Nitwits, The (1935) -- (Movie Clip) You Opened My Eyes George Stevens with a clever opening, directing his third feature and his second Wheeler & Woolsey vehicle, with a song introduced by Joey Ray, Joan Andrews also singing, the tune by Felix Bernard and L. Wolfe Gilbert, Donald Kerr the lackey, Hale Hamilton the music company boss, and the stars, Bert and Robert, running the cigar shop (Betty Grable in the photo!), in The Nitwits, 1935.
Nitwits, The (1935) -- (Movie Clip) Music In My Heart If Betty Grable looks like she’s 18 it’s because she was, in one of her earliest credited features, as Mary, secretary to the boss upstairs at the music publishing company, who needs a murder song, so she can’t wait to tell her songwriting beau Johnnie (Bert Wheeler) down at the cigar shop, launching into a Jimmy McHugh-Dorothy Fields original, in the Wheeler & Woolsey comedy The Nitwits, 1935.
Nitwits, The (1935) -- (Movie Clip) The Black Widow's Going To Get You! Having by chance written a song about the “Black Widow,” not knowing that music publishing company boss Lake (Hale Hamilton), to whom they’re pitching the song, is being tormented by a blackmailer by that very name, Bert hesitates but Robert manages to perform, in the Wheeler & Woolsey vehicle The Nitwits, 1935.
Everything's Rosie (1931) -- (Movie Clip) We've Been In Muddier Towns Now doing a gypsy schtick at the traveling carnival, Anita Louise, the title character, meets good-natured local law student Billy (John Darrow), while her partner (Robert Woolsey as Droop, now telling fortunes) processes an uncredited customer, in RKO’s Woolsey-without-Wheeler programmer Everything’s Rosie, 1931.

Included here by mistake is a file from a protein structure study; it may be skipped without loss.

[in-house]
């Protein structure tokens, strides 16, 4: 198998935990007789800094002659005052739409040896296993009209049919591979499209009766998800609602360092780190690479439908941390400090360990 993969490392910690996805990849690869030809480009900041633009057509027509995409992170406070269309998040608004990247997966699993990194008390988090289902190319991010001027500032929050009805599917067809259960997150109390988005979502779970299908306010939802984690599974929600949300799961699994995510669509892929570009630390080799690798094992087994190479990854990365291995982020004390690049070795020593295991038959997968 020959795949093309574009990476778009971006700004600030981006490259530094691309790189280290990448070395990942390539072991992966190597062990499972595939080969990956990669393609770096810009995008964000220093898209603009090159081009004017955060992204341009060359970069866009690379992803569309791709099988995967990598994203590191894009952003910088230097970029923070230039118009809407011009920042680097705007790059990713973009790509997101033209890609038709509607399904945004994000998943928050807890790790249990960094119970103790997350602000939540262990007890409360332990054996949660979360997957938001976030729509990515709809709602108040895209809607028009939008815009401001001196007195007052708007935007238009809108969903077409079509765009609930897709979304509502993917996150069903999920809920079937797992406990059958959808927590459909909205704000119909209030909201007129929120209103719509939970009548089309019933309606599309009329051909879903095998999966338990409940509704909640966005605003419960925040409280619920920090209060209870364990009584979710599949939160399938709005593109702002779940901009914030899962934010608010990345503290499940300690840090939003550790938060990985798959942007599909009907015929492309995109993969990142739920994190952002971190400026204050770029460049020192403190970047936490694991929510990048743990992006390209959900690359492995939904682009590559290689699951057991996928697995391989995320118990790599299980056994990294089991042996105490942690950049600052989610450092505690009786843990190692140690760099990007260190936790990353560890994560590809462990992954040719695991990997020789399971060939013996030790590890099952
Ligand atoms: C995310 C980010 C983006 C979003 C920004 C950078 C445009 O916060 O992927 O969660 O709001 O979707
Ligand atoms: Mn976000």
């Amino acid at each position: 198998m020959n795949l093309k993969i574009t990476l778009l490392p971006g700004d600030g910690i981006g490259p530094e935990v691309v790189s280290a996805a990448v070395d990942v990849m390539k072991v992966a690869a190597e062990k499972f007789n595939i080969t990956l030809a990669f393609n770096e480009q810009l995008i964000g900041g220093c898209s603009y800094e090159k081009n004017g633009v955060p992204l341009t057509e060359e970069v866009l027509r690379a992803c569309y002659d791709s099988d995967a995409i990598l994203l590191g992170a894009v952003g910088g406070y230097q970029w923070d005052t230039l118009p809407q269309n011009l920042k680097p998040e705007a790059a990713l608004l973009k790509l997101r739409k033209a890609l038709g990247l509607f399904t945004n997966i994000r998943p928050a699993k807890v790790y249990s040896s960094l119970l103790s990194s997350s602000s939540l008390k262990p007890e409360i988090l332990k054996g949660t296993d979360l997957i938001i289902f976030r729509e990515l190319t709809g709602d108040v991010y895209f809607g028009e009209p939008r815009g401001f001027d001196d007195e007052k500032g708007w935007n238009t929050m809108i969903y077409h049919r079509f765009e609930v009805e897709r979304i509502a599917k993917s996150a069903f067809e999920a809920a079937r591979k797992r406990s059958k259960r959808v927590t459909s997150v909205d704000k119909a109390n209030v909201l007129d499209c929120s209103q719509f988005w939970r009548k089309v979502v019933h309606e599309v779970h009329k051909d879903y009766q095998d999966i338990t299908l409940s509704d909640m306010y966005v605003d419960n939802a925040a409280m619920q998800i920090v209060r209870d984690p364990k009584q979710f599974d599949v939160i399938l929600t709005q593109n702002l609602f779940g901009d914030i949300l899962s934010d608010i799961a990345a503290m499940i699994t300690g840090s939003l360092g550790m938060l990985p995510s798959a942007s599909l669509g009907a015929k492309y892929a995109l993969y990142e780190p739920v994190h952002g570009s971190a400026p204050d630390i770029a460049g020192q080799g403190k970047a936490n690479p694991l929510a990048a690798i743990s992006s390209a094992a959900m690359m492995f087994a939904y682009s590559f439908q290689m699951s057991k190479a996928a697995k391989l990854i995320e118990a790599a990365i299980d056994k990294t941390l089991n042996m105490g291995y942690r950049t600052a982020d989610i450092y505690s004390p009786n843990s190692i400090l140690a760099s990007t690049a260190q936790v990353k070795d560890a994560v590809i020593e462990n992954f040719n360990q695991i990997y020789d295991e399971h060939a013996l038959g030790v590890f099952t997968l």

Day At The Races, A (1937) -- (Movie Clip) I Proposed To Your Mother Horse doctor Hackenbush (Groucho Marx) enters as his rich patient Mrs. Upjohn (Margaret Dumont) is hoping to intervene on behalf of sanitarium owner Judy (Maureen O’Sullivan), who’s being railroaded by her business manager Whitmore (Leonard Ceeley), early in A Day At The Races, 1937.
Freaks (1932) -- (Movie Clip) Living Breathing Monstrosities In the sometimes forgotten prologue, the barker (Murray Kinnell) lures spectators, then director Tod Browning introduces Hans and Freida (Harry and Daisy Earles) and the already evil-seeming "Cleopatra" (Olga Balaclova), in the eventually influential box-office flop Freaks, 1932.
Freaks (1932) -- (Movie Clip) Wedding Feast Director Tod Browning's famous scene, "Half Boy" Johnny Eck leading cohorts, mocking Cleopatra (Olga Baclanova) at her sham wedding to clueless Hans (Harry Earles), his jilted Daisy (Earles) dejected, her real boyfriend, strong-man Hercules (Henry Victor) being dumb, in Freaks, 1932.
Doughboys (1930) -- (Movie Clip) I Want My Mama A rare vocal by Buster Keaton, with “Ukelele Ike” Cliff Edwards, who became a lifelong pal after this picture, reeling off an un-credited vaudeville tune, which they often did between takes, chilling in the barracks, in Keaton’s second MGM talkie, Doughboys, 1930.
Doughboys (1930) -- (Movie Clip) You Rolls Royces Once you adjust to Buster Keaton speaking, this is his second of two attempts, as blue-blood "Elmer Stuyvesant," to woo shopgirl Mary (Sally Eilers), his servant Gustave (Arnold Korff) standing by as the chauffeur enlists for the war, in Keaton's second talkie for MGM, Doughboys, 1930.

Bibliography